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How does cellulose differ from starch?
It is made of beta-glucose
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What are some of the features of cellulose?
It is a straight, strong, flexible, light molecule
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What is both amylose and amylopectin made up from?
Long chains of alpha- glucose
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What is starch used for?
Main energy storage in plants
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Is starch coiled or straight?
Tightly coiled
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Why is starch tightly coiled
To make it compact
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Why make it compact?
So a lot can be stored in a small space
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What makes starch suitable for energy storage?
Insoluble, doesn't diffuse easily, compact, forms alpha- glucose when hydrolysed
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Why does starch need to be insoluble?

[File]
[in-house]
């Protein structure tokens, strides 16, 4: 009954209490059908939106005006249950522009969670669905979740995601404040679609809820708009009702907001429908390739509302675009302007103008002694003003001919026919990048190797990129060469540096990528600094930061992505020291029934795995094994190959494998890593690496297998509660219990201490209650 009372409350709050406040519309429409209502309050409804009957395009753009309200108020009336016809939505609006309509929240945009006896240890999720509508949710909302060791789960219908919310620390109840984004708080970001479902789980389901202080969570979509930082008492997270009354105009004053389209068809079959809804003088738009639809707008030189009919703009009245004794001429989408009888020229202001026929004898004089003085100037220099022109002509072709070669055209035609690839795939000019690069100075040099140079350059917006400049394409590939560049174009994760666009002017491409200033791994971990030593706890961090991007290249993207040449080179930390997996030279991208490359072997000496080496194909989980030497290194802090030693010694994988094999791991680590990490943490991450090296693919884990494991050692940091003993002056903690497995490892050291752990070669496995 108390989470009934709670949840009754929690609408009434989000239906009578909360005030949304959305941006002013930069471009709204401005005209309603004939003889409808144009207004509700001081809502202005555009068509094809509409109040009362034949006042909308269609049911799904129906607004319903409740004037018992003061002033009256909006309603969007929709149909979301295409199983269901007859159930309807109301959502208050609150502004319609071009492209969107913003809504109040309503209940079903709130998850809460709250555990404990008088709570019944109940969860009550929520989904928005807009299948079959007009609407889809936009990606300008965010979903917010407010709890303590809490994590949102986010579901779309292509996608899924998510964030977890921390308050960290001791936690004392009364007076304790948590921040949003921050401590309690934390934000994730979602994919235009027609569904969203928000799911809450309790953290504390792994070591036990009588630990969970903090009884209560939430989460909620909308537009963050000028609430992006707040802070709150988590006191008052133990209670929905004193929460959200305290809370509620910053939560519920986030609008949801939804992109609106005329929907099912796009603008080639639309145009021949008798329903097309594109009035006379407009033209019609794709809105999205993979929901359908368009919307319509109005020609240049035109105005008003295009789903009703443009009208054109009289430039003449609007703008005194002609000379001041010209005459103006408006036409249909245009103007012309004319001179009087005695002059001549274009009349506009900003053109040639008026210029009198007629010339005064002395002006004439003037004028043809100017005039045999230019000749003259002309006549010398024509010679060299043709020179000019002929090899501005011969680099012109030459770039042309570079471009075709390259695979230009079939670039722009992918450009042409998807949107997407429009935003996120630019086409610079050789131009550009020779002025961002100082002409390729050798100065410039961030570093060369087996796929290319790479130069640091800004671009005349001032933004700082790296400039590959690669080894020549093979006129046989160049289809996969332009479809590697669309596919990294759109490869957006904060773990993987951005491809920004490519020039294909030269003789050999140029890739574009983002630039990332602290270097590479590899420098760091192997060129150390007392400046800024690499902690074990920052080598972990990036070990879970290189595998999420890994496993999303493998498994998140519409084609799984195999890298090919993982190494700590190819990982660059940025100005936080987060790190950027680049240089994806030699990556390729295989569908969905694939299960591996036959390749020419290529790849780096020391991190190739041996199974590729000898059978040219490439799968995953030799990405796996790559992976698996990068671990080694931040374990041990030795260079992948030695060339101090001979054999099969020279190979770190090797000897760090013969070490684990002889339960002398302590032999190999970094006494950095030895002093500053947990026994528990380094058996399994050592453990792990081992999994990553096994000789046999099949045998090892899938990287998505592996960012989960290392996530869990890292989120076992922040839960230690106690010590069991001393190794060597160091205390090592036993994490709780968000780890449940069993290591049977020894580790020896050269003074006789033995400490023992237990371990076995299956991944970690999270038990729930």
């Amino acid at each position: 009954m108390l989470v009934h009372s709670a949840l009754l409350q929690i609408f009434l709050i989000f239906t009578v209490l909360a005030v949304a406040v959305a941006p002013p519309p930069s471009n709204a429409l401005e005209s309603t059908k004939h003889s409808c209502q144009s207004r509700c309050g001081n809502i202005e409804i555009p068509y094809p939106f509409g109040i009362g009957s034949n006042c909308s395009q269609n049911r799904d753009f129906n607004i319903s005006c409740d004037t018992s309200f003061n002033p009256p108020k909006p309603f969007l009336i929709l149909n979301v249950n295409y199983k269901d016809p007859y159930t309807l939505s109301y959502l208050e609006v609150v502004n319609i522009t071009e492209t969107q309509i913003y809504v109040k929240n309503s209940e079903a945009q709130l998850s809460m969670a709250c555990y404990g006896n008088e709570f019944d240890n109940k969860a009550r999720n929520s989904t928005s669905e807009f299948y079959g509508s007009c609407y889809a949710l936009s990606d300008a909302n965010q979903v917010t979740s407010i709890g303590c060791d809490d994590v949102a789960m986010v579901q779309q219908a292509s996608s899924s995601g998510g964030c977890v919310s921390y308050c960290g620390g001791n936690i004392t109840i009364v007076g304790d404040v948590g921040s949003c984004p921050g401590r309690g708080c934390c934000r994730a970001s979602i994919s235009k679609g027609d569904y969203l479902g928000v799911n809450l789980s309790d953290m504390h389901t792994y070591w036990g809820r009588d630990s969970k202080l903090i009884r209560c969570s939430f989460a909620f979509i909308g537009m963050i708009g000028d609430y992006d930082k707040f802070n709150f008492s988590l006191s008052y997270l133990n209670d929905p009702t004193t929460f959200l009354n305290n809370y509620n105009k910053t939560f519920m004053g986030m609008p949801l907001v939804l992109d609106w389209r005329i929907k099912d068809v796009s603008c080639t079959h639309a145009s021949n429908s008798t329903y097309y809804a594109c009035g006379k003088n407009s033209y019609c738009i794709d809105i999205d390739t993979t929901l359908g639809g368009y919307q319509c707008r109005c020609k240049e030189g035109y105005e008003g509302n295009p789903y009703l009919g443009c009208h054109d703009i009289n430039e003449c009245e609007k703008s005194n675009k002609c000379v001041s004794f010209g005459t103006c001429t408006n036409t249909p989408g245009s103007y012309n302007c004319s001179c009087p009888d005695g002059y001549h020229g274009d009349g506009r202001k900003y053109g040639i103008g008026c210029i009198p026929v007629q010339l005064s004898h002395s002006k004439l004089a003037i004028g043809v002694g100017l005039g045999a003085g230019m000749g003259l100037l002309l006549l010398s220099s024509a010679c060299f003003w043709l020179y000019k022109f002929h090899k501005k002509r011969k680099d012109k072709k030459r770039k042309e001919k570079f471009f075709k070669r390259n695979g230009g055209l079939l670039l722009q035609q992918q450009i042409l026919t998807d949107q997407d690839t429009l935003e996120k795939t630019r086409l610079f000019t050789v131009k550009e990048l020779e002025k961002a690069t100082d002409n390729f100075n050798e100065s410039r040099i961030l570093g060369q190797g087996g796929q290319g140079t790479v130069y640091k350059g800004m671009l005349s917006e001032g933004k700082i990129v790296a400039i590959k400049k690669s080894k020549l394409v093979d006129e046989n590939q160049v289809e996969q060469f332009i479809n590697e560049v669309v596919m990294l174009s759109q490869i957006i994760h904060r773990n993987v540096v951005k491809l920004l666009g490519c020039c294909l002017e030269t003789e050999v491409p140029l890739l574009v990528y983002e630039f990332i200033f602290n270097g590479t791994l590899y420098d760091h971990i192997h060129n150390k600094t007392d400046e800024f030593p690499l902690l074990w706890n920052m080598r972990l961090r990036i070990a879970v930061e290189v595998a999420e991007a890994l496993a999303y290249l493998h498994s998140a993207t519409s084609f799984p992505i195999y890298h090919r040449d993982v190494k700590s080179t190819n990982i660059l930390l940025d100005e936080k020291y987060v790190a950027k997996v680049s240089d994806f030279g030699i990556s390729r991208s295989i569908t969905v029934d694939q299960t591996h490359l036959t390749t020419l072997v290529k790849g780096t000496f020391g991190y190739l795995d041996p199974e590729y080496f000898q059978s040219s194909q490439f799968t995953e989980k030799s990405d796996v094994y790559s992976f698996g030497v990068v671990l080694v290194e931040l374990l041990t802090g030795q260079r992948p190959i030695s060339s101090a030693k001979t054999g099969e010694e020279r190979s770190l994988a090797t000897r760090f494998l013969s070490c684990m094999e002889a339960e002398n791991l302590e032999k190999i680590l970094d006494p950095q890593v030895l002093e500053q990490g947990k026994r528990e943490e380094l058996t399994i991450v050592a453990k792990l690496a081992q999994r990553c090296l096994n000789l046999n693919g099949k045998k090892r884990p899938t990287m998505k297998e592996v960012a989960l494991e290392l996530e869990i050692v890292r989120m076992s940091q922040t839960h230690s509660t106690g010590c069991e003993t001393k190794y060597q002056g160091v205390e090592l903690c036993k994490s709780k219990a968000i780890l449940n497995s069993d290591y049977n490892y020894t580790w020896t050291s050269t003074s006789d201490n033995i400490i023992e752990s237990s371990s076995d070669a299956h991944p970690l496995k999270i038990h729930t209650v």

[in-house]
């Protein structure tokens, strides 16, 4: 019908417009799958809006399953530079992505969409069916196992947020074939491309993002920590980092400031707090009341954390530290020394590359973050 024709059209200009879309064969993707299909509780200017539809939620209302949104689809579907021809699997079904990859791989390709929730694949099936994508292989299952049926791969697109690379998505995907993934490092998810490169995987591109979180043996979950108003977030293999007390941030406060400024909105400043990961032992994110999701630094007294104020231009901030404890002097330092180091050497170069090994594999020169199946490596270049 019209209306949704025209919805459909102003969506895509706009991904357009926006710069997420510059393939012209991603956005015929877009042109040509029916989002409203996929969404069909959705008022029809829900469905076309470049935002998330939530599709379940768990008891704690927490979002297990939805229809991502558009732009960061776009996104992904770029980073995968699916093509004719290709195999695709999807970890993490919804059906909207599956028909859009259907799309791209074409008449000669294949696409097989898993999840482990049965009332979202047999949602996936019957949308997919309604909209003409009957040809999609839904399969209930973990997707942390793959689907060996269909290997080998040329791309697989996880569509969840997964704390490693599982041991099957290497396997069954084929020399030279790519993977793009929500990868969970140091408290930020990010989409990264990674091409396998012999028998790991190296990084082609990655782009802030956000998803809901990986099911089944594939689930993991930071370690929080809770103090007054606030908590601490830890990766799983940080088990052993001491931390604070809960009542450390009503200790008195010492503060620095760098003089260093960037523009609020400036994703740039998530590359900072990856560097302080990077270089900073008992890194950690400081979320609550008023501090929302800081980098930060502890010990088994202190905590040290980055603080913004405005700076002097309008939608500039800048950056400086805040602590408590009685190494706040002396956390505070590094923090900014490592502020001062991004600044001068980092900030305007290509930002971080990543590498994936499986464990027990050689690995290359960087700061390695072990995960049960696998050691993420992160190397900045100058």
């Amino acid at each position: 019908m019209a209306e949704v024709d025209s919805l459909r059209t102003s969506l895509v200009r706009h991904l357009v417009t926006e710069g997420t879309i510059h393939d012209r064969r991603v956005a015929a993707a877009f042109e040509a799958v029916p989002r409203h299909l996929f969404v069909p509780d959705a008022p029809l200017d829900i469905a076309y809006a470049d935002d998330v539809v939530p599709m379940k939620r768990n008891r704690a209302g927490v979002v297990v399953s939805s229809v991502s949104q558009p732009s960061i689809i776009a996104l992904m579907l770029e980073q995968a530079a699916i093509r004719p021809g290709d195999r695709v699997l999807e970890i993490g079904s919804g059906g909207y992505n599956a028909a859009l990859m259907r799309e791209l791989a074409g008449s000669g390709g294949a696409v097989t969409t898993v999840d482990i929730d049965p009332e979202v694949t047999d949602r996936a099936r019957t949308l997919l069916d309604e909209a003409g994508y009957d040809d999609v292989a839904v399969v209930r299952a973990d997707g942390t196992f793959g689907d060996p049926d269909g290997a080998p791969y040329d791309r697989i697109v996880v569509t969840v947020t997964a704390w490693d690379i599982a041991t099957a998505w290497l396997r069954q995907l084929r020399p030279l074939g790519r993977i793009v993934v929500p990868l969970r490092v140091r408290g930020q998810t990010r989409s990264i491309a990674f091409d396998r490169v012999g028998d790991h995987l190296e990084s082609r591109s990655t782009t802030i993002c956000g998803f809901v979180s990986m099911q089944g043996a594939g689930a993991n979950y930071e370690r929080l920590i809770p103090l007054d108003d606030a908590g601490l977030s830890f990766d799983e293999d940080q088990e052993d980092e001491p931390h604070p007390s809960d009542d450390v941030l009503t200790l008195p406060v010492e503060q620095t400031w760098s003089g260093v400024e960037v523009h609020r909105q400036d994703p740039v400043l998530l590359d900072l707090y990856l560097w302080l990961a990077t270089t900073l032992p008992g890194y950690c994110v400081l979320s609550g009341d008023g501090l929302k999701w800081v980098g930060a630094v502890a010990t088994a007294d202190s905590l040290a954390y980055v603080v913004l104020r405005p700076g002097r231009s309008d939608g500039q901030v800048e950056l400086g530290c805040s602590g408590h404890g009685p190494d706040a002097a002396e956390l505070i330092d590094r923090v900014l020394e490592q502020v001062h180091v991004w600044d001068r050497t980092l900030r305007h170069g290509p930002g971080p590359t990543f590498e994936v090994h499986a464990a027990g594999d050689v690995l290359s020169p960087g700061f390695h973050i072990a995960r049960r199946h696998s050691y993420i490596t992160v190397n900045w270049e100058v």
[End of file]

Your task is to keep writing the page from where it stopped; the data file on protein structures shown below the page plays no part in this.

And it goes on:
So it does not draw water into cells by osmosis
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What is the pro of forming alpha- glucose when starch is hydrolysed?
It is easily transported and readily used in respiration
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How does glycogen differ from starch?
Has shorter chains and is more highly branched
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Is this a major carbohydrate storage in plants or animals?
Animals
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How is glycogen stored?
As small granules
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Where is glycogen stored?
Mainly in muscle and liver cells
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What is the advantage to having shorter chains of alpha - glucose
It is more readily hydrolysed
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Where would you find cellulose in a plant?
Cell wall
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What makes it suitable for a cell wall?
Provides rigidity and prevents cell from bursting
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How does cellulose cell wall prevent cell from bursting?